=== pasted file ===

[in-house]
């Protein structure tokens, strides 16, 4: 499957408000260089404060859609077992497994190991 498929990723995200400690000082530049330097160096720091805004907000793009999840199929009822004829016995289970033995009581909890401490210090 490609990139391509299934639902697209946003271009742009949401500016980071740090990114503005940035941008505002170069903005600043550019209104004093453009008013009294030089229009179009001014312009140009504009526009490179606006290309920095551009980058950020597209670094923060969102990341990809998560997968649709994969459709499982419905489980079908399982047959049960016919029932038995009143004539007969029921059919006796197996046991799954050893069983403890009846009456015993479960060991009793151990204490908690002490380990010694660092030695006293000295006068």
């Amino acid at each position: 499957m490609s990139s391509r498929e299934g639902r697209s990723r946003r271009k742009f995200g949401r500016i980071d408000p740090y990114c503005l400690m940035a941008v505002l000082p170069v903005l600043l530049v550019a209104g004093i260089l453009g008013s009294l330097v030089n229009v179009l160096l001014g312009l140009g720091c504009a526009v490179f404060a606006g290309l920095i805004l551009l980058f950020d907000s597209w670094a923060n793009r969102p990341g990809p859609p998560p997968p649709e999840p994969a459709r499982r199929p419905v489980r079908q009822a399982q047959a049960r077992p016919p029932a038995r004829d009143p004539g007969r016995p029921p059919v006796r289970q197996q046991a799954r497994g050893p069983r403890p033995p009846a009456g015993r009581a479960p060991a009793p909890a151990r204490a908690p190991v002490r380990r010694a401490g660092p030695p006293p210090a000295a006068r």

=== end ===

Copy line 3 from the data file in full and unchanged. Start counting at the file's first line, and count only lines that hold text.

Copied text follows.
């Amino acid at each position: 499957m490609s990139s391509r498929e299934g639902r697209s990723r946003r271009k742009f995200g949401r500016i980071d408000p740090y990114c503005l400690m940035a941008v505002l000082p170069v903005l600043l530049v550019a209104g004093i260089l453009g008013s009294l330097v030089n229009v179009l160096l001014g312009l140009g720091c504009a526009v490179f404060a606006g290309l920095i805004l551009l980058f950020d907000s597209w670094a923060n793009r969102p990341g990809p859609p998560p997968p649709e999840p994969a459709r499982r199929p419905v489980r079908q009822a399982q047959a049960r077992p016919p029932a038995r004829d009143p004539g007969r016995p029921p059919v006796r289970q197996q046991a799954r497994g050893p069983r403890p033995p009846a009456g015993r009581a479960p060991a009793p909890a151990r204490a908690p190991v002490r380990r010694a401490g660092p030695p006293p210090a000295a006068r």